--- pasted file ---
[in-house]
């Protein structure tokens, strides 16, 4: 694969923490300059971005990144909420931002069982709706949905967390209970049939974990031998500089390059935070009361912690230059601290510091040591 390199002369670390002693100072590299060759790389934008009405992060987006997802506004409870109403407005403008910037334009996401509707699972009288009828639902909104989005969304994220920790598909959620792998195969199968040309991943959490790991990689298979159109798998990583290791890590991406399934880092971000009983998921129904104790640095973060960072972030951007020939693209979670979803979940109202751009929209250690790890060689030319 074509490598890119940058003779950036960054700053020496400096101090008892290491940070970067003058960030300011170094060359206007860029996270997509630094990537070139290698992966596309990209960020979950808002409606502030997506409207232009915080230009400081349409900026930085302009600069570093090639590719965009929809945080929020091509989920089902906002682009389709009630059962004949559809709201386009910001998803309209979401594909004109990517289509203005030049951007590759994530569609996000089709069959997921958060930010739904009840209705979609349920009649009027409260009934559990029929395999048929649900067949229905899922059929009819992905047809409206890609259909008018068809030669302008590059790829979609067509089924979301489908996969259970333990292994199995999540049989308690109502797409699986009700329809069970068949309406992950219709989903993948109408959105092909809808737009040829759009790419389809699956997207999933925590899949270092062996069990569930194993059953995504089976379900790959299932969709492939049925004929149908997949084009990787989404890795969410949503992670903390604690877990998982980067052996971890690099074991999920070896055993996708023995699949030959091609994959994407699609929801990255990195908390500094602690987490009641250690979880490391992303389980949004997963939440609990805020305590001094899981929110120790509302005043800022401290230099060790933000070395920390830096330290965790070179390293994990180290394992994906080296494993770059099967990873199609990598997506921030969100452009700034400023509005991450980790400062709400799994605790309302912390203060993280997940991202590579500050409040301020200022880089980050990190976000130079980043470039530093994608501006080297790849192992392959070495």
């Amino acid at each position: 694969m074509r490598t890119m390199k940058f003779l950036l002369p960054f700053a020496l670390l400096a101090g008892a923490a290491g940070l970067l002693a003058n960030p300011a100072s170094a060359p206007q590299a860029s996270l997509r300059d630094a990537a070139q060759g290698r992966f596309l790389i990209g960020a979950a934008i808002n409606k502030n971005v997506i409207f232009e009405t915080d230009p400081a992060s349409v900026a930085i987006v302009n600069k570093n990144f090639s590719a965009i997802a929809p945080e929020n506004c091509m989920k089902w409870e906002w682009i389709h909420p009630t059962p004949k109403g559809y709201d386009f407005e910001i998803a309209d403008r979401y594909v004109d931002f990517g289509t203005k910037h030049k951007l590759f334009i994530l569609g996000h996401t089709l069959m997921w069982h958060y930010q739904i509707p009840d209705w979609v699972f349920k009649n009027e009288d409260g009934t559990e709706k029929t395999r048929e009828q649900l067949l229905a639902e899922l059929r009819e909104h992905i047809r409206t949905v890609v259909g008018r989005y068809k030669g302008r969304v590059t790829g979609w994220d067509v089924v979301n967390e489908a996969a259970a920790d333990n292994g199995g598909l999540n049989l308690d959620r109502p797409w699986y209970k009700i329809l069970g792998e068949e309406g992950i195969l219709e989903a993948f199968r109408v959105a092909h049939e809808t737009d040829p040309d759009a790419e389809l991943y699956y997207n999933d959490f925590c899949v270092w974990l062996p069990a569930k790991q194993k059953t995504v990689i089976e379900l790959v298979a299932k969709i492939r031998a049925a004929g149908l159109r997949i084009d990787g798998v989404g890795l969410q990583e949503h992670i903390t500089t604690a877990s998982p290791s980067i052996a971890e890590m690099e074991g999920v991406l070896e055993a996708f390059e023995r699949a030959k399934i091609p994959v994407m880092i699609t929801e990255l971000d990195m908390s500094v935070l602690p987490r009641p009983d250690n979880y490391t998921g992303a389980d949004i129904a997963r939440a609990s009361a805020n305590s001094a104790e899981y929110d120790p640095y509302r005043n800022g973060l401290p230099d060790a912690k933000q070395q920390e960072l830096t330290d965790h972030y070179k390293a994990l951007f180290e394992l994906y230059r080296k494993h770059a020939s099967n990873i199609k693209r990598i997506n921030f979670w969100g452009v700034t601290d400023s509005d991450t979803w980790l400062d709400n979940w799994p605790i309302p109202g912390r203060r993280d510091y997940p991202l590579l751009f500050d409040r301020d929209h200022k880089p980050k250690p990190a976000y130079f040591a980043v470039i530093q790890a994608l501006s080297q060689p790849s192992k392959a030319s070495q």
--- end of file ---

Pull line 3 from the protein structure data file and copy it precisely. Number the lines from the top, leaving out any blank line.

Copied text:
């Amino acid at each position: 694969m074509r490598t890119m390199k940058f003779l950036l002369p960054f700053a020496l670390l400096a101090g008892a923490a290491g940070l970067l002693a003058n960030p300011a100072s170094a060359p206007q590299a860029s996270l997509r300059d630094a990537a070139q060759g290698r992966f596309l790389i990209g960020a979950a934008i808002n409606k502030n971005v997506i409207f232009e009405t915080d230009p400081a992060s349409v900026a930085i987006v302009n600069k570093n990144f090639s590719a965009i997802a929809p945080e929020n506004c091509m989920k089902w409870e906002w682009i389709h909420p009630t059962p004949k109403g559809y709201d386009f407005e910001i998803a309209d403008r979401y594909v004109d931002f990517g289509t203005k910037h030049k951007l590759f334009i994530l569609g996000h996401t089709l069959m997921w069982h958060y930010q739904i509707p009840d209705w979609v699972f349920k009649n009027e009288d409260g009934t559990e709706k029929t395999r048929e009828q649900l067949l229905a639902e899922l059929r009819e909104h992905i047809r409206t949905v890609v259909g008018r989005y068809k030669g302008r969304v590059t790829g979609w994220d067509v089924v979301n967390e489908a996969a259970a920790d333990n292994g199995g598909l999540n049989l308690d959620r109502p797409w699986y209970k009700i329809l069970g792998e068949e309406g992950i195969l219709e989903a993948f199968r109408v959105a092909h049939e809808t737009d040829p040309d759009a790419e389809l991943y699956y997207n999933d959490f925590c899949v270092w974990l062996p069990a569930k790991q194993k059953t995504v990689i089976e379900l790959v298979a299932k969709i492939r031998a049925a004929g149908l159109r997949i084009d990787g798998v989404g890795l969410q990583e949503h992670i903390t500089t604690a877990s998982p290791s980067i052996a971890e890590m690099e074991g999920v991406l070896e055993a996708f390059e023995r699949a030959k399934i091609p994959v994407m880092i699609t929801e990255l971000d990195m908390s500094v935070l602690p987490r009641p009983d250690n979880y490391t998921g992303a389980d949004i129904a997963r939440a609990s009361a805020n305590s001094a104790e899981y929110d120790p640095y509302r005043n800022g973060l401290p230099d060790a912690k933000q070395q920390e960072l830096t330290d965790h972030y070179k390293a994990l951007f180290e394992l994906y230059r080296k494993h770059a020939s099967n990873i199609k693209r990598i997506n921030f979670w969100g452009v700034t601290d400023s509005d991450t979803w980790l400062d709400n979940w799994p605790i309302p109202g912390r203060r993280d510091y997940p991202l590579l751009f500050d409040r301020d929209h200022k880089p980050k250690p990190a976000y130079f040591a980043v470039i530093q790890a994608l501006s080297q060689p790849s192992k392959a030319s070495q």